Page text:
Illinoisans were twice as likely as their counterparts in Arizona (18 percent versus 9 percent, respectively) to attribute their hypertension to behavioral causes, which included factors under their control, such as diet, exercise and smoking.
The disparity between the two samples relative to behavioral causes may have occurred because the Illinois sample contained a higher percentage of men – 49 percent, versus 25 percent in the Arizona sample. Prior research has shown that men are more likely to believe that their high blood pressure is linked to their behavior.
Minorities, who composed 20 percent of each sample, were more likely to attribute their hypertension to psychosocial and behavioral causes, while white participants more frequently indicated natural and physical causes.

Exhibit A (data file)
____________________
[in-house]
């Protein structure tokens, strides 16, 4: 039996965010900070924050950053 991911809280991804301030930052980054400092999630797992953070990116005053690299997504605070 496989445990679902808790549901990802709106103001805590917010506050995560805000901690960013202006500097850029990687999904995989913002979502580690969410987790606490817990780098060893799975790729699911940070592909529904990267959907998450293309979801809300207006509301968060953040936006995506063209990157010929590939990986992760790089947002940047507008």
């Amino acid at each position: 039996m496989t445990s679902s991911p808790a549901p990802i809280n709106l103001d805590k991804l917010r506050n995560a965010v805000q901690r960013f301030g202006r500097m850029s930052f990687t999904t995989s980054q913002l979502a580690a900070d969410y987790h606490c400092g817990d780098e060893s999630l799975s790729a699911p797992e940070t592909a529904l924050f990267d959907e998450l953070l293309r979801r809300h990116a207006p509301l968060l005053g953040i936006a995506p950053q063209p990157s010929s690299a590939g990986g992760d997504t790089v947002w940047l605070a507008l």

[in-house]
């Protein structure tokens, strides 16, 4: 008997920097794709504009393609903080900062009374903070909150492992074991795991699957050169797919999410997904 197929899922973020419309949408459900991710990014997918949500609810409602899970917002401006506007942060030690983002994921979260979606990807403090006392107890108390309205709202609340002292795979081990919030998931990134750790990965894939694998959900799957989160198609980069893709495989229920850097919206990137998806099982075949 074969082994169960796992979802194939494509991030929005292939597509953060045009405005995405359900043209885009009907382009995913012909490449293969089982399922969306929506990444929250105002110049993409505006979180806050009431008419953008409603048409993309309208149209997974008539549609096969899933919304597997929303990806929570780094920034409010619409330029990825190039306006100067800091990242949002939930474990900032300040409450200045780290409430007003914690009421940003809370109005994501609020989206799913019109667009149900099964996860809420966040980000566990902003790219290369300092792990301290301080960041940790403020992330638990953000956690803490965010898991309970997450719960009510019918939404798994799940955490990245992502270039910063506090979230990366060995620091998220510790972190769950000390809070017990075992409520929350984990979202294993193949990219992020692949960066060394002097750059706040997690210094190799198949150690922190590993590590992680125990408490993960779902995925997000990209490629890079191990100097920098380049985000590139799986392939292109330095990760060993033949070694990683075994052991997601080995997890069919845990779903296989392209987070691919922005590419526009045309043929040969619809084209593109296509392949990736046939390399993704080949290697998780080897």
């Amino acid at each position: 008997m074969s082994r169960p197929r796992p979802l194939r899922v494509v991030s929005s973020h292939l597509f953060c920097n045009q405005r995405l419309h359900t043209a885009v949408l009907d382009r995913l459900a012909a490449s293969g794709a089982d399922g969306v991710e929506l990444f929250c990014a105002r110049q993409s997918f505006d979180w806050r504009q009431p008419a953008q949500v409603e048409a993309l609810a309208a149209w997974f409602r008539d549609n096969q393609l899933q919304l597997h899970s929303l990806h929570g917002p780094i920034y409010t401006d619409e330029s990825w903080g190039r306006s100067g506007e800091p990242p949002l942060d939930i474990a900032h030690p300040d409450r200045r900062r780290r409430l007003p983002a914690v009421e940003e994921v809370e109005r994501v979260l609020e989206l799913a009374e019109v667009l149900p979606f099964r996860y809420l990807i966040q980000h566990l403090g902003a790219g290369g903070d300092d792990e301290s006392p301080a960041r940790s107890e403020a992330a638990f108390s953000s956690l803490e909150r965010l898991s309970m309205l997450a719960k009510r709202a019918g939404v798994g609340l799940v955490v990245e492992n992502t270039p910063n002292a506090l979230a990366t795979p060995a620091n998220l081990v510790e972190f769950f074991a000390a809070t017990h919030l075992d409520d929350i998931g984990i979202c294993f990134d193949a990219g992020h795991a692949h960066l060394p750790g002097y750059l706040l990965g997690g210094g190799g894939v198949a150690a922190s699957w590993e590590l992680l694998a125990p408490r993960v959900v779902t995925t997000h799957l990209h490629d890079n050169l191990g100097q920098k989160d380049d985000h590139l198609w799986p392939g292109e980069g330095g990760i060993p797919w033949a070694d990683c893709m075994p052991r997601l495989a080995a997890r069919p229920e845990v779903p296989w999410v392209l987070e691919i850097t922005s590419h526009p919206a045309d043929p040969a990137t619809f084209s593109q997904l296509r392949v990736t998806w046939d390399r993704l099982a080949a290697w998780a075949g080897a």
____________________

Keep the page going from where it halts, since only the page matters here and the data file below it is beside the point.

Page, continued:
Arizona participants’ higher levels of health literacy and education – 76 percent had a high school education or greater versus 58 percent of the Illinoisans – may explain why they were more likely to view natural causes, the most biomedically accurate explanation, as the primary source of their hypertension, the authors wrote.
The co-authors of the study: Daniel G. Morrow, a professor of educational psychology in the College of Education and in the Beckman Institute of Advanced Science and Technology, at Illinois; and, Kathleen C. Insel, a professor in the Behavioral Science Division, and Kari M. Koerner, research specialist, both at the University of Arizona College of Nursing.Illinois students Nikki A. Falk and Anna M. Madison also contributed to the research.